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Video instructions and help with filling out and completing How Form 5495 Liabilities

Instructions and Help about How Form 5495 Liabilities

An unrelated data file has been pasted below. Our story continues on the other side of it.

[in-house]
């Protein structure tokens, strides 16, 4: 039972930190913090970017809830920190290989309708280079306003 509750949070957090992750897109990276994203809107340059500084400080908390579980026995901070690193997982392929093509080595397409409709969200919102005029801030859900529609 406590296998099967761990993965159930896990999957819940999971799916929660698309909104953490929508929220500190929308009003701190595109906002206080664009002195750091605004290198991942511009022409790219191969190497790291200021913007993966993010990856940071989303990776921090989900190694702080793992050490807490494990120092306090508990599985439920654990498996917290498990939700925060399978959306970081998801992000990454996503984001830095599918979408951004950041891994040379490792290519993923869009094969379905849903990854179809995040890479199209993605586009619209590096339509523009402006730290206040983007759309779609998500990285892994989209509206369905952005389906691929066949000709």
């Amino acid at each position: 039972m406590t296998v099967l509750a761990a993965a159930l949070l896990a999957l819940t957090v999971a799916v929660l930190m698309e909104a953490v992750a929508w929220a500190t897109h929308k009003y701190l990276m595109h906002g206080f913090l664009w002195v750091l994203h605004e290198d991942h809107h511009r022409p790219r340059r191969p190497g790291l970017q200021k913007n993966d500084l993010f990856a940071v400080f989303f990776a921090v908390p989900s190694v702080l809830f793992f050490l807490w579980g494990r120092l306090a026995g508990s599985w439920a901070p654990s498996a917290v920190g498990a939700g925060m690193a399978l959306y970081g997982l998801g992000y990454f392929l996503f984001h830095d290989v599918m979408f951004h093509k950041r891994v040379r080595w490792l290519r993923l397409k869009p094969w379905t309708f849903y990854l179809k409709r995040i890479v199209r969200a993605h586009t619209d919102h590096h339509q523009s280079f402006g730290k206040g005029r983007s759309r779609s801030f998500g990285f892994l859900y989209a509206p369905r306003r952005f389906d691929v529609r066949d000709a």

I've saved my discussion of limited liability companies or LLC's for last. First, because they are relatively speaking the new kid on the block. Second, they're a hybrid entity. The first LLC was formed in Wyoming in 1977 and it caught on like wildfire due to the personal asset protection and tax flexibility it offered its owners. An LLC is a hybrid business entity, combining many of the positive characteristics of both a corporation and a partnership. Presumably giving the owners the best of both worlds. Like a corporation, an LLC is a legally distinct entity separate from its owners. It has the power to sue and be sued just like a corporation. It provides similar limited liability protection as that of a corporation but has the pass-through tax benefits of a sole proprietorship and partnership. An LLC comes into existence when prospective members file a charter document with a state's business entities Department, which is usually the Secretary of State. The owner of the Nell Elsie are called members, and membership units represent a member's ownership interest. An LLC can have one or more members. LLC's offer a flexible management structure. They can be either member-managed or manager-managed. In a member-managed LLC, each member has an equal voice in the decision-making process of the company, much like partners in a partnership. Most LLC's are member-managed. In a manager-managed LLC, the members specifically designate a manager or managers who may or may not also be members to manage the company, much like officers in a corporation. By default, the IRS treats single-member LLC's as a sole proprietorship and multiple-member LLC's as partnerships, meaning that they are initially treated as pass-through entities. However, all LLC's can elect to be taxed as either a C or S corporation by filing form 8832 with the IRS. So,...